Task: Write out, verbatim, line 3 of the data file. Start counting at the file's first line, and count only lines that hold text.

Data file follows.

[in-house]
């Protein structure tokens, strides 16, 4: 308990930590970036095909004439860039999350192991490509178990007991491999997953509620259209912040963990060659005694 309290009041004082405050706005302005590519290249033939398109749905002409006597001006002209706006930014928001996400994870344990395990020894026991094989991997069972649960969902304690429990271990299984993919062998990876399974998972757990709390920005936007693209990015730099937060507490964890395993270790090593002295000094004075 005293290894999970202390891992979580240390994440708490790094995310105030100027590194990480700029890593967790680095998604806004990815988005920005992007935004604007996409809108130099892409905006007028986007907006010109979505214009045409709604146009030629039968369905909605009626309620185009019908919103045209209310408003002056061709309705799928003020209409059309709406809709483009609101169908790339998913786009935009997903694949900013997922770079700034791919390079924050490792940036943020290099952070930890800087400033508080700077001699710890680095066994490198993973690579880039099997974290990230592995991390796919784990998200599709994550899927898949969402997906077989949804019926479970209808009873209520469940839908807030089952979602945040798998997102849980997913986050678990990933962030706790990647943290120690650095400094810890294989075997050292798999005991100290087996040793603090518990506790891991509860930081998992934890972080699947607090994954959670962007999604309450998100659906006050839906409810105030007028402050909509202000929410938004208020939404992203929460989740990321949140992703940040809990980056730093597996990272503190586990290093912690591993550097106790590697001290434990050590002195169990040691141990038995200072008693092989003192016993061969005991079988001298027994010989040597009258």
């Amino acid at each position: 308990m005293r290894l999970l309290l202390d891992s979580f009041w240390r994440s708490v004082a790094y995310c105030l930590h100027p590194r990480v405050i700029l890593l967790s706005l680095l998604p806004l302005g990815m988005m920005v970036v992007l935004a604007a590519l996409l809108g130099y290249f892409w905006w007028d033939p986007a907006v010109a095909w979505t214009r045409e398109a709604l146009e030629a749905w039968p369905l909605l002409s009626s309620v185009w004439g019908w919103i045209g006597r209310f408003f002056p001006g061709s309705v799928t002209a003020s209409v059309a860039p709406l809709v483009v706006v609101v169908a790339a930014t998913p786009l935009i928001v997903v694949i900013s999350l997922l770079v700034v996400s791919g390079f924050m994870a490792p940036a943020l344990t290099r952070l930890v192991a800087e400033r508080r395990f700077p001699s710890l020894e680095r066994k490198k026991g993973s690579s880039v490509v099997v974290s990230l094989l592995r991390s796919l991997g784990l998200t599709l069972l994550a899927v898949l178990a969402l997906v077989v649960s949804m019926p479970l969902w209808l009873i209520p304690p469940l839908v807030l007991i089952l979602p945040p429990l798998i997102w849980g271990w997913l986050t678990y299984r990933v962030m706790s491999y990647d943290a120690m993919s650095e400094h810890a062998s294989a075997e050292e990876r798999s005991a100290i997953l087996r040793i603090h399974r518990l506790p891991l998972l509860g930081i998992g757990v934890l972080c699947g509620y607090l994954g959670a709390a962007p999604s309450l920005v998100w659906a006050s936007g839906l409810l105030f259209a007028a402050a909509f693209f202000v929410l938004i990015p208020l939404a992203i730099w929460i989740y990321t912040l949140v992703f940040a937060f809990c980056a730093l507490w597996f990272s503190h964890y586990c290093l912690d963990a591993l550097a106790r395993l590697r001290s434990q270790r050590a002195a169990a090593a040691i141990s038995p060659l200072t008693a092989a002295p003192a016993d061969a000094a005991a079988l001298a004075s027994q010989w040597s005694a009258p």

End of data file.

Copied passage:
């Amino acid at each position: 308990m005293r290894l999970l309290l202390d891992s979580f009041w240390r994440s708490v004082a790094y995310c105030l930590h100027p590194r990480v405050i700029l890593l967790s706005l680095l998604p806004l302005g990815m988005m920005v970036v992007l935004a604007a590519l996409l809108g130099y290249f892409w905006w007028d033939p986007a907006v010109a095909w979505t214009r045409e398109a709604l146009e030629a749905w039968p369905l909605l002409s009626s309620v185009w004439g019908w919103i045209g006597r209310f408003f002056p001006g061709s309705v799928t002209a003020s209409v059309a860039p709406l809709v483009v706006v609101v169908a790339a930014t998913p786009l935009i928001v997903v694949i900013s999350l997922l770079v700034v996400s791919g390079f924050m994870a490792p940036a943020l344990t290099r952070l930890v192991a800087e400033r508080r395990f700077p001699s710890l020894e680095r066994k490198k026991g993973s690579s880039v490509v099997v974290s990230l094989l592995r991390s796919l991997g784990l998200t599709l069972l994550a899927v898949l178990a969402l997906v077989v649960s949804m019926p479970l969902w209808l009873i209520p304690p469940l839908v807030l007991i089952l979602p945040p429990l798998i997102w849980g271990w997913l986050t678990y299984r990933v962030m706790s491999y990647d943290a120690m993919s650095e400094h810890a062998s294989a075997e050292e990876r798999s005991a100290i997953l087996r040793i603090h399974r518990l506790p891991l998972l509860g930081i998992g757990v934890l972080c699947g509620y607090l994954g959670a709390a962007p999604s309450l920005v998100w659906a006050s936007g839906l409810l105030f259209a007028a402050a909509f693209f202000v929410l938004i990015p208020l939404a992203i730099w929460i989740y990321t912040l949140v992703f940040a937060f809990c980056a730093l507490w597996f990272s503190h964890y586990c290093l912690d963990a591993l550097a106790r395993l590697r001290s434990q270790r050590a002195a169990a090593a040691i141990s038995p060659l200072t008693a092989a002295p003192a016993d061969a000094a005991a079988l001298a004075s027994q010989w040597s005694a009258p």